1 dies after four pulled from capsized boat on the Columbia River
COLUMBIA RIVER GORGE, Ore. —
5 P.M. Coverage
One of the four people pulled from the Columbia River on Friday morning after a research boat sunk has died.
The research boat belonged to the Columbia River Inter-Tribal Fish Commission (CRITFC). All four on board were CRITFC technicians.
"As you can imagine, this is a sad day for our office and the individual's family," Sara Thompson, with the commission, said.
Multnomah County Sheriff's Office Lt. Chad Gaidos said a driver headed west on I-84 spotted the boat taking on water and called for help.
"Initially those people were able to get to the top of the boat and float on top. Although after a while it was overtaken by the waves," the lieutenant said.
The boat took on water by Buoy 83 near Multnomah Falls around 10 a.m.
Chief Dave Flood with the Corbett Fire Department was one of the first on scene.
The chief said, “[The boat] sunk shortly thereafter. Gresham [Fire] boat came out and picked the four up and brought them to shore.”
Flood said three men and one woman were rescued.
Two men and the woman suffered severe hypothermia. One person was taken to Mount Hood Medical Center. Two others were taken to Legacy Emanuel Medical Center.
The third man suffered life-threatening injuries. He was taken by LifeFlight to Legacy Emanuel Medical Center, but succumbed to his injuries. His name has not been released.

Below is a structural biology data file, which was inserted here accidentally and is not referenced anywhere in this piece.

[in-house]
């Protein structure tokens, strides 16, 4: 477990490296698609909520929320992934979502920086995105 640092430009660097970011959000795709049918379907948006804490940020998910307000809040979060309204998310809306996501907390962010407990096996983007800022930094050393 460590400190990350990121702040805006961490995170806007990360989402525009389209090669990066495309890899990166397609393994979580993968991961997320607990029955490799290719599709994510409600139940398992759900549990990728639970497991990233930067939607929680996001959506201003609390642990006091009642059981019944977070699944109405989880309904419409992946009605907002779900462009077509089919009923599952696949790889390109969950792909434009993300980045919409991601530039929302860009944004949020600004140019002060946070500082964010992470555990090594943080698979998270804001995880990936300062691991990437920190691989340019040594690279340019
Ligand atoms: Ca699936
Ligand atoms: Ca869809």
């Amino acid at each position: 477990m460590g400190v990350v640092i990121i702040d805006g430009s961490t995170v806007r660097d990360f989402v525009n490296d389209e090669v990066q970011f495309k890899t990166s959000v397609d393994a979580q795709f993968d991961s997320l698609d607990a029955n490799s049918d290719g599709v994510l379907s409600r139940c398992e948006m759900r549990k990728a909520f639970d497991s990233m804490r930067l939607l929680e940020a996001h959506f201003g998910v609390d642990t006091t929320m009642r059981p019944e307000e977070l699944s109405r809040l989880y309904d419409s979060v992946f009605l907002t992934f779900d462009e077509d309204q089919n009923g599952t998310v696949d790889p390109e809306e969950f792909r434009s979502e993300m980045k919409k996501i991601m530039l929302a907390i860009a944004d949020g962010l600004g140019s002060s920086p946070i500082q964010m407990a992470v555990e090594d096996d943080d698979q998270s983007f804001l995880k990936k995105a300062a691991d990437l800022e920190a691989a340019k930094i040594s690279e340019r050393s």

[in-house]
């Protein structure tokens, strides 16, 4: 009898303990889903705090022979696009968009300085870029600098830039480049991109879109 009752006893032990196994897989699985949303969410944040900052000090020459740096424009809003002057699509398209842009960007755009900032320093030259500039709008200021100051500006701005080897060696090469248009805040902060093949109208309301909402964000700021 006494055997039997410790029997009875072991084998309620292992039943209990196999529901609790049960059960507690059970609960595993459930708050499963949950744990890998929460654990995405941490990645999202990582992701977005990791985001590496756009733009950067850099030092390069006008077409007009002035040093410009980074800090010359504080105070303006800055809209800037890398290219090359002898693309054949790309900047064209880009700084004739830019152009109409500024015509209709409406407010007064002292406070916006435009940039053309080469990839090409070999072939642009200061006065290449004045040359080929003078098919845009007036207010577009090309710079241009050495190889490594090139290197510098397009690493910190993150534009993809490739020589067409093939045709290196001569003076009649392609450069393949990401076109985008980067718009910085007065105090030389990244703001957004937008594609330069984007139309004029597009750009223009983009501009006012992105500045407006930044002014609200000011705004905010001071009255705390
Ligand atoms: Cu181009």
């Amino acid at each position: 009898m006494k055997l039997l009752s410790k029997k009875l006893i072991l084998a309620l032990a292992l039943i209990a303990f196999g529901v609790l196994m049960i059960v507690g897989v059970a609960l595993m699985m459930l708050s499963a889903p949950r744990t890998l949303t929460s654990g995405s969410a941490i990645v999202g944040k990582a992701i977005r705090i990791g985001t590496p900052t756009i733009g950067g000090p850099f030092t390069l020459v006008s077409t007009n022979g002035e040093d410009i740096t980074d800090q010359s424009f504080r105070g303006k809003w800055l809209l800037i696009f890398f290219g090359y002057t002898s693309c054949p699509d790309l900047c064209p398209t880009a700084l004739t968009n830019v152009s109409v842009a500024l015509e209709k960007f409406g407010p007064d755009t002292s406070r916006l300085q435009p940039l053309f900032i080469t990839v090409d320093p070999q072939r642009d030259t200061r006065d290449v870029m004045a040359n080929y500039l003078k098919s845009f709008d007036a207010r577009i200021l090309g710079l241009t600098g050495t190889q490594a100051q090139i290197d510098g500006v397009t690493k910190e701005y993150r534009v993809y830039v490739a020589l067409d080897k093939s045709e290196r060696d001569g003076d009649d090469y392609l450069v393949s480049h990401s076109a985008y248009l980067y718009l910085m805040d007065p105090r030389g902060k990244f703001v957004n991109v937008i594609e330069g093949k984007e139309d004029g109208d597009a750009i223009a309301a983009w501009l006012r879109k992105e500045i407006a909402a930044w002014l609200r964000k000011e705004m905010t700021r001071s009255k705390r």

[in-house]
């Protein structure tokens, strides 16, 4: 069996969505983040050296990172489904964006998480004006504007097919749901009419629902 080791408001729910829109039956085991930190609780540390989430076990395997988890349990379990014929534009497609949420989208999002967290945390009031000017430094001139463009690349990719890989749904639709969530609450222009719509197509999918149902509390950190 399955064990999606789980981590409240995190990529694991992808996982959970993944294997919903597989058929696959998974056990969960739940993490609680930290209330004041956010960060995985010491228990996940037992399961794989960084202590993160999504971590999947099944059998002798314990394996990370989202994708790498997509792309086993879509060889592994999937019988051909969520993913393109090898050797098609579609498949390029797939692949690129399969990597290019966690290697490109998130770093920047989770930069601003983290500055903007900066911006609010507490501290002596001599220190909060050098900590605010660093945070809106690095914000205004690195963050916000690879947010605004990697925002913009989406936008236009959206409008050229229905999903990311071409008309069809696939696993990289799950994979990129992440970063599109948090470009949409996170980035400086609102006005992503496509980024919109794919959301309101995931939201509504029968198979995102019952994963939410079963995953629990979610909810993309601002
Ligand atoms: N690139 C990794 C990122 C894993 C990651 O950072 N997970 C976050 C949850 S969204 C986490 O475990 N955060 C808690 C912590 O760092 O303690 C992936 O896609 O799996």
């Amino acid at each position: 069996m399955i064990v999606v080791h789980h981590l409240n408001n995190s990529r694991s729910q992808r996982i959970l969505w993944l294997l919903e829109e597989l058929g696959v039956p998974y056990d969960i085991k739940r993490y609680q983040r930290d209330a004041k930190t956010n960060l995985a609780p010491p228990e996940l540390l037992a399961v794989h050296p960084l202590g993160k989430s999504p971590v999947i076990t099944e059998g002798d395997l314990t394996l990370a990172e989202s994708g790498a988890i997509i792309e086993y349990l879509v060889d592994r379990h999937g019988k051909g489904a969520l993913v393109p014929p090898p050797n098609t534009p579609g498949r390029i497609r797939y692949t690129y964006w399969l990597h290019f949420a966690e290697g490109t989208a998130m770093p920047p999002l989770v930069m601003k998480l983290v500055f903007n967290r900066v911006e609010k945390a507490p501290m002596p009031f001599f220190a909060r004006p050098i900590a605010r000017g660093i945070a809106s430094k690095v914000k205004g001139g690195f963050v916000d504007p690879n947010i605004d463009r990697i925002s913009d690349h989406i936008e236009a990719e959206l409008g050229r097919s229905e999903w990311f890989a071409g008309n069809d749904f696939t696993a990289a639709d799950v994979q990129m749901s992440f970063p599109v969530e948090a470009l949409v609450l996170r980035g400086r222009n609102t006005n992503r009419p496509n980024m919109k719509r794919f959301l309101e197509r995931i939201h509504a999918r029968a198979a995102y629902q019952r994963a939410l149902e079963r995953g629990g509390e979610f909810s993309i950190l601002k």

"The water is still very cold. And, they were not dressed in gear that would prevent them from hypothermia, so that is certainly a factor," said Gaidos. They did have life vests on when they went into the water. Obviously, that is what made us able to rescue them. The swift current, tall waves, it’s very choppy, very windy out here right now. So that makes it challenging. Without life vests this could be a different story."
CRITFC issued a statement to KATU News about the capsized research boat.
"This accident serves as a constant reminder of the dangers associated with the Columbia River, even for the most experienced. All four are highly trained and log hundreds of hours on the Columbia River each year. We would like to thank the first responders that were part of the rescue and to those who provided medical attention. Our priority at this time is the care and welfare of our staff.”
Officials are asking folks to be extra careful if they decide to go to the Columbia River.
"Know your conditions and your vessel. Also be prepared, life vest, proper clothing on. If you can avoid it or find another day, you might be better off. Obviously this isn’t routine weather for us," said Gaidos.
Corbett Fire Department, Gresham Fire Department, Multnomah County Sheriff's Office and American Medical Response all assisted in the rescue.